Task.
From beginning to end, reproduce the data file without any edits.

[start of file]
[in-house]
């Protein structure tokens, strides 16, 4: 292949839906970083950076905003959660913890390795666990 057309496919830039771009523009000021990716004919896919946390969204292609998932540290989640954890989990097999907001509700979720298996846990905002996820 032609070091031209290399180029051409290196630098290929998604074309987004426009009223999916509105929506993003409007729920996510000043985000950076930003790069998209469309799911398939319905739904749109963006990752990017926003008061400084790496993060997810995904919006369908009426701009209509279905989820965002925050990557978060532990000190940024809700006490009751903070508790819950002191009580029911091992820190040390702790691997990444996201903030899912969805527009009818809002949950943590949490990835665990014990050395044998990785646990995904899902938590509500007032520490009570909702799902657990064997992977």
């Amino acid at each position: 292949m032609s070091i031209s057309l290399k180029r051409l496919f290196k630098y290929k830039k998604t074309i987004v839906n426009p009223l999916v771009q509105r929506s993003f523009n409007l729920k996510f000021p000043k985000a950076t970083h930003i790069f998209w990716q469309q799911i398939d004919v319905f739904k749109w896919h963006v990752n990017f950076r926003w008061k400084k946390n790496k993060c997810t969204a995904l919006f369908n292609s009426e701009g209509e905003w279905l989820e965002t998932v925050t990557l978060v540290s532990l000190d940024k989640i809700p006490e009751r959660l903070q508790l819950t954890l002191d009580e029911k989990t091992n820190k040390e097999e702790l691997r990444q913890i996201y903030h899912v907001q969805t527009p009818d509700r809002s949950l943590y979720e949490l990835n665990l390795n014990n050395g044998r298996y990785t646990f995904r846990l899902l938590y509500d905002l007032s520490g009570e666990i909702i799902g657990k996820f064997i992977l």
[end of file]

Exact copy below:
[in-house]
């Protein structure tokens, strides 16, 4: 292949839906970083950076905003959660913890390795666990 057309496919830039771009523009000021990716004919896919946390969204292609998932540290989640954890989990097999907001509700979720298996846990905002996820 032609070091031209290399180029051409290196630098290929998604074309987004426009009223999916509105929506993003409007729920996510000043985000950076930003790069998209469309799911398939319905739904749109963006990752990017926003008061400084790496993060997810995904919006369908009426701009209509279905989820965002925050990557978060532990000190940024809700006490009751903070508790819950002191009580029911091992820190040390702790691997990444996201903030899912969805527009009818809002949950943590949490990835665990014990050395044998990785646990995904899902938590509500007032520490009570909702799902657990064997992977």
């Amino acid at each position: 292949m032609s070091i031209s057309l290399k180029r051409l496919f290196k630098y290929k830039k998604t074309i987004v839906n426009p009223l999916v771009q509105r929506s993003f523009n409007l729920k996510f000021p000043k985000a950076t970083h930003i790069f998209w990716q469309q799911i398939d004919v319905f739904k749109w896919h963006v990752n990017f950076r926003w008061k400084k946390n790496k993060c997810t969204a995904l919006f369908n292609s009426e701009g209509e905003w279905l989820e965002t998932v925050t990557l978060v540290s532990l000190d940024k989640i809700p006490e009751r959660l903070q508790l819950t954890l002191d009580e029911k989990t091992n820190k040390e097999e702790l691997r990444q913890i996201y903030h899912v907001q969805t527009p009818d509700r809002s949950l943590y979720e949490l990835n665990l390795n014990n050395g044998r298996y990785t646990f995904r846990l899902l938590y509500d905002l007032s520490g009570e666990i909702i799902g657990k996820f064997i992977l």